WESTON - Mom and daughter live next door to each other on top of one of rural Oregon's quiet hills. It's a simple life for Minnie Klein and her daughter and husband, Andrea and Lynn Greer, but it wasn't always.
Oct. 25, 1943, is a day the family will remember forever. At the time, the late Melvin Klein was a second lieutenant in the Air Force and loved to fly.
"My husband's first love was flying," Minnie said.
It was this love that took him into the air as a copilot of a B-24 Liberator that afternoon from an air base in Fairmont, Neb. It was routine formation training, but Melvin was not scheduled to be on the flight. During lunch his commanding officer asked him to fill in for the scheduled copilot who was unable to make the flight because of an illness. Melvin agreed.
As the flight began, Melvin was repeatedly hit on the back of his legs by the straps of the parachute under his seat. Out of frustration he buckled the loose straps around his ankles.
Though he didn't realize at the time, this act would be the difference between life and death a few minutes later.
Formation training included practice of a diamond shape created by four planes. When one pilot began to drift out of formation, training requires another plane fill its place to keep the formation tight. As the back plane began to move to the empty position, the drifting plane corrected and moved toward the same spot and the planes collided in mid-air.
With the crash came an explosion that sent Melvin through the plane's windshield, knocking him unconscious, and sending him into a free fall. As he fell, he went through a cloud. The precipitation woke him up. More startling than the cold water on his face was the fast approaching ground. Realizing he had a parachute on his ankles, he reached for the pack, struggling to get it around at least one shoulder. Melvin was able to pull the rip cord moments before he hit the ground.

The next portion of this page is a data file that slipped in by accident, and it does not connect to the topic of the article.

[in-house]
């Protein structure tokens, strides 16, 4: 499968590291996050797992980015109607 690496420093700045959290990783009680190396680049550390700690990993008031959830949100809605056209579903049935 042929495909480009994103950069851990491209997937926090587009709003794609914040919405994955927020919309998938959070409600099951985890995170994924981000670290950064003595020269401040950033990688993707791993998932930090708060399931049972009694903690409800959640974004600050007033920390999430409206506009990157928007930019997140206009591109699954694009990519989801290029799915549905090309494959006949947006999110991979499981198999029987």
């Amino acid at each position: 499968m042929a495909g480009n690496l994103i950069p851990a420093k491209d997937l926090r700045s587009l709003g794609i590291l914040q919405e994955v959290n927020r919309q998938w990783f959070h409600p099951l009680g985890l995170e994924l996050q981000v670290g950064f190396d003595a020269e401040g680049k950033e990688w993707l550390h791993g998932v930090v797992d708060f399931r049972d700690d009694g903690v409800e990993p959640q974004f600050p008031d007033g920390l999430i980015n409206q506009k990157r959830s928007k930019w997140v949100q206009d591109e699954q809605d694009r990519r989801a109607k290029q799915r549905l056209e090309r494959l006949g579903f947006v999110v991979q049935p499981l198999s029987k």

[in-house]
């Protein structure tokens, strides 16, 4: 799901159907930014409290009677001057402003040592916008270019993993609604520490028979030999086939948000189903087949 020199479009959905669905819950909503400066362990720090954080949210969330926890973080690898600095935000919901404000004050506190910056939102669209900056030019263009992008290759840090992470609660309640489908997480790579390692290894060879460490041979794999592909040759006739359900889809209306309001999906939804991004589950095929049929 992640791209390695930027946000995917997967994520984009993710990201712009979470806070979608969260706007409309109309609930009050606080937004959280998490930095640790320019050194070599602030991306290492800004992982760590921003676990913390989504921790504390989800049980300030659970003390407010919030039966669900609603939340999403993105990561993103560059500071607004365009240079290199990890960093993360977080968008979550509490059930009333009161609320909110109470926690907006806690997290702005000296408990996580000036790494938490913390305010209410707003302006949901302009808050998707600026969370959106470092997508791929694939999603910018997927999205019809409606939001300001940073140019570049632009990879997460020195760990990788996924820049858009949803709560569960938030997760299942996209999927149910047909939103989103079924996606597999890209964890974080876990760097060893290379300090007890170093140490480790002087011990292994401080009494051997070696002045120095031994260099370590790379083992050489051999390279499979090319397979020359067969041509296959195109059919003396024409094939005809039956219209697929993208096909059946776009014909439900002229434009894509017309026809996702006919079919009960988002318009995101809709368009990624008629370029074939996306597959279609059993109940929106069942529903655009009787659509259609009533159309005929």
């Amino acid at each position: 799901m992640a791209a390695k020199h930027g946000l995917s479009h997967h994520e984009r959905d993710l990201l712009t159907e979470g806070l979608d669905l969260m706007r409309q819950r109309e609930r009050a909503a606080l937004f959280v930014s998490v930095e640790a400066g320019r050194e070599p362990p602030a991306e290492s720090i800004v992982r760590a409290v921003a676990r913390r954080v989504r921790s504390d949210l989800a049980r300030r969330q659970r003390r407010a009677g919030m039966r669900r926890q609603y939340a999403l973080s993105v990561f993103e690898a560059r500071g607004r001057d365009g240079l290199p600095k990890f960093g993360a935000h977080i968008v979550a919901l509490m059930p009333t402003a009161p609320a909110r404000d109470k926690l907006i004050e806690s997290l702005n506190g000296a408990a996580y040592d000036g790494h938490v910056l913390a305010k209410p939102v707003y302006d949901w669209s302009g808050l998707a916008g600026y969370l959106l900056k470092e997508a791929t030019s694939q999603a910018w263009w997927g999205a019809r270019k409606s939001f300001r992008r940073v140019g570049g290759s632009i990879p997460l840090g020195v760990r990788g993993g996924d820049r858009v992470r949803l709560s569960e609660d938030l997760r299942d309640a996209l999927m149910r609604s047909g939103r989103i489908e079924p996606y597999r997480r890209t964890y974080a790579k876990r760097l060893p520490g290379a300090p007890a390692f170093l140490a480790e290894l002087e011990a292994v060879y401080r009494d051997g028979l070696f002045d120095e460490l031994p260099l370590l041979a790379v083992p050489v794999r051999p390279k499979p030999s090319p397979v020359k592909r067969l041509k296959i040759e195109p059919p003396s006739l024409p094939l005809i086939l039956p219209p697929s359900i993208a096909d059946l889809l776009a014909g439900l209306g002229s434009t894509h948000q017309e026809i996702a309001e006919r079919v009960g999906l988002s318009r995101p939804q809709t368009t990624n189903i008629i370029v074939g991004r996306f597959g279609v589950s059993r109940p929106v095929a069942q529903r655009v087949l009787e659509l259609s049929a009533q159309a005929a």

Thanks to the parachute, bruising was his only injury, though he was in shock. Returning to his feet, he began walking toward the road to find a ride to the nearest government building, which happened to be the Milligan, Neb., Post Office. He waited there to be picked up by someone from the base.
Out of the 18 crew members in the colliding planes, Melvin was the only survivor.
The following year, two other crashes happened near Milligan, killing nine of the 14 crew members.
Nearly 67 years later, a committee of seven Milligan residents decided to commemorate those who were in the crashes. The committee has been working for the past year to raise money to create a memorial book and three memorial markers on Highway 41 near the north edge of Milligan. It also began making phone calls to the families of those involved in the crashes, asking for their input to the book and their attendance for the memorial on Aug. 14.
For Milligan, with a population of less than 300, the response for the memorial was incredible, with nearly 600 people at the ceremony.
"I've done a lot of things, but this had to be the most rewarding project that I've ever worked on," Milligan Memorial Committee member Shirley Brunkow said.
For Brunkow, contacting relatives was an emotional project. Many relatives couldn't believe a small community like Milligan would do anything like this.
For Melvin's family, this memorial was extremely meaningful and emotional. Families were taken to the crash sites, and met the families of other crew members from the same flights. The ceremony included a 21-gun salute and a rendition of Taps in honor of the crew members and their families.
"A lot of people think that if people don't perish overseas, they aren't true heros," Greer said. "The people of Milligan realized that these men were just as much heroes as the men who die overseas."
Melvin continued his career in the military, retiring as a colonel before being diagnosed with Lou Gehrig's disease. He died Sept. 3, 1993 and is buried at the Blue Mountain Cemetery in Walla Walla. It's been decades since the crashes, but for this Oregon family, the impact is still large and thanks to the community of Milligan, it will be remembered.
Jennifer Jorgenson can be reached at email@example.com.